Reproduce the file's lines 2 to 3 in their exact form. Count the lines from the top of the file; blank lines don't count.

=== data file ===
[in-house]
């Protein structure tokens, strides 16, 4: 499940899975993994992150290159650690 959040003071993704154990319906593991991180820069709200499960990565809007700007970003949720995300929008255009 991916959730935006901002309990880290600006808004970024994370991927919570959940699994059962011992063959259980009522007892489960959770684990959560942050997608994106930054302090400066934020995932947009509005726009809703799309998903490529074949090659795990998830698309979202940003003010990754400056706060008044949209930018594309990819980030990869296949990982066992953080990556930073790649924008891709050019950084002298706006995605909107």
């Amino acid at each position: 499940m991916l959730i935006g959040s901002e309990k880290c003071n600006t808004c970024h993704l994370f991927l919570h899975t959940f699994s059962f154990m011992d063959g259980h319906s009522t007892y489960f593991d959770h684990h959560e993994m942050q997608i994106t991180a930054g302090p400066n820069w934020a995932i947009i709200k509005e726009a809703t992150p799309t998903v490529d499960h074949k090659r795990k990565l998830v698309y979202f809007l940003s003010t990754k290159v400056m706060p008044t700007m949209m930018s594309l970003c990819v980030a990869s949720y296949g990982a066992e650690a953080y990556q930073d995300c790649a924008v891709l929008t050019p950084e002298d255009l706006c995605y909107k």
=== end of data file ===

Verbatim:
């Protein structure tokens, strides 16, 4: 499940899975993994992150290159650690 959040003071993704154990319906593991991180820069709200499960990565809007700007970003949720995300929008255009 991916959730935006901002309990880290600006808004970024994370991927919570959940699994059962011992063959259980009522007892489960959770684990959560942050997608994106930054302090400066934020995932947009509005726009809703799309998903490529074949090659795990998830698309979202940003003010990754400056706060008044949209930018594309990819980030990869296949990982066992953080990556930073790649924008891709050019950084002298706006995605909107």
């Amino acid at each position: 499940m991916l959730i935006g959040s901002e309990k880290c003071n600006t808004c970024h993704l994370f991927l919570h899975t959940f699994s059962f154990m011992d063959g259980h319906s009522t007892y489960f593991d959770h684990h959560e993994m942050q997608i994106t991180a930054g302090p400066n820069w934020a995932i947009i709200k509005e726009a809703t992150p799309t998903v490529d499960h074949k090659r795990k990565l998830v698309y979202f809007l940003s003010t990754k290159v400056m706060p008044t700007m949209m930018s594309l970003c990819v980030a990869s949720y296949g990982a066992e650690a953080y990556q930073d995300c790649a924008v891709l929008t050019p950084e002298d255009l706006c995605y909107k």